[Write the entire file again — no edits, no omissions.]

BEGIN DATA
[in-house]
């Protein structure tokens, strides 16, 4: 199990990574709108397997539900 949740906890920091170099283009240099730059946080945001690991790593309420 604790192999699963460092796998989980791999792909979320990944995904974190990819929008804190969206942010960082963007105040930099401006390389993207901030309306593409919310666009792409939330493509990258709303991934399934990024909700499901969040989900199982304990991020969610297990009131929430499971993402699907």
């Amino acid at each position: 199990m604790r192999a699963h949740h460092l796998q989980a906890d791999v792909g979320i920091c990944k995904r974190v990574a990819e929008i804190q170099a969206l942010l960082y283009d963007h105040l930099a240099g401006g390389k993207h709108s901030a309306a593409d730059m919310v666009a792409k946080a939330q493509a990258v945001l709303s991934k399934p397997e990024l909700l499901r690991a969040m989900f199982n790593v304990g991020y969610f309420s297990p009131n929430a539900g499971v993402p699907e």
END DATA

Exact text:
[in-house]
């Protein structure tokens, strides 16, 4: 199990990574709108397997539900 949740906890920091170099283009240099730059946080945001690991790593309420 604790192999699963460092796998989980791999792909979320990944995904974190990819929008804190969206942010960082963007105040930099401006390389993207901030309306593409919310666009792409939330493509990258709303991934399934990024909700499901969040989900199982304990991020969610297990009131929430499971993402699907």
């Amino acid at each position: 199990m604790r192999a699963h949740h460092l796998q989980a906890d791999v792909g979320i920091c990944k995904r974190v990574a990819e929008i804190q170099a969206l942010l960082y283009d963007h105040l930099a240099g401006g390389k993207h709108s901030a309306a593409d730059m919310v666009a792409k946080a939330q493509a990258v945001l709303s991934k399934p397997e990024l909700l499901r690991a969040m989900f199982n790593v304990g991020y969610f309420s297990p009131n929430a539900g499971v993402p699907e």